21 December 2007

Interior Appropriations Bill Omits Hunting Ban

Federal lawmakers have protected polar bear hunting, but a looming decision by the U.S. Fish and Wildlife Service could eliminate the hunt and cripple conservation efforts, according to the U.S. Sportsmen's Alliance. Language that would have prohibited American big game hunters from importing Canadian polar bear trophies was excluded from the 2008 Omnibus Appropriations Bill, which passed December 19. The anti-hunting language had been included in the Senate version of the bill, but sportsmen’s grassroots action in June kept it out of the House adaptation.

USSA worked with the National Rifle Association to convince lawmakers to omit the anti-hunting language from the omnibus bill. Sen. Wayne Allard, R-CO; Sen. Diane Feinstein, D-CA; and Sen. Ted Stevens, R-AK played vital roles in protecting the hunt. The USSA also credits Rep. Ron Kind, D-WI; Rep. Don Young, R-AK; Rep. Todd Tiahrt, R-KS; and Rep. Dan Boren, D-OK for their aid in defeating the anti-hunting amendment that appeared in the House version of the bill this summer.

“Congressional leadership got the message that polar bear conservation will collapse if baseless hunting bans are established,” said Rick Story, USSA senior vice president. “Now we must hope that the Fish and Wildlife Service is on the same page and does not hogtie polar bear conservation by listing the animals as threatened.” The U.S. Fish and Wildlife Service (FWS) will make a final determination in January 2008 whether to list the polar bear as a federally-threatened species. The proposal to list the animals is a political gesture that was put forth after environmental groups threatened to sue the government.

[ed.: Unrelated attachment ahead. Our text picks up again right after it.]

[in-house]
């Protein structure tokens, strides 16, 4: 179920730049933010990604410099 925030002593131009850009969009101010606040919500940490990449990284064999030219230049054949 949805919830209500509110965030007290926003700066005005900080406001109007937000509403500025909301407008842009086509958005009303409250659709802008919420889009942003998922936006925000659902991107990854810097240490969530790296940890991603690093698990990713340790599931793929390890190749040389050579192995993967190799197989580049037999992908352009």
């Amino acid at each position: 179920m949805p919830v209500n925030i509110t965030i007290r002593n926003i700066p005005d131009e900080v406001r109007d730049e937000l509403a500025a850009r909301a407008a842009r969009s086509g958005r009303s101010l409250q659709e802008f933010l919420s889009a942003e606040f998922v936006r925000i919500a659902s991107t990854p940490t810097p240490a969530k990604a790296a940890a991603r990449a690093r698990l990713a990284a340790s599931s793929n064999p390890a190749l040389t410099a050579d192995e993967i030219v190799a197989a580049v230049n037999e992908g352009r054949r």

Science shows that polar bear populations are at historic highs and that there are no imminent threats to the healthy, huntable populations. The listing will put effective polar bear conservation in jeopardy, but the loss of Arctic sea ice, which the service identifies as the formidable threat to the bear populations, will not be addressed.

American sportsmen comprise approximately 90 percent of the foreign hunting clientele in Canada, annually pouring millions of dollars into polar bear conservation and management, not to mention the financial benefits to the local communities. American hunters are the primary source of essential funding for conservation and research that allows for continued success of the populations.

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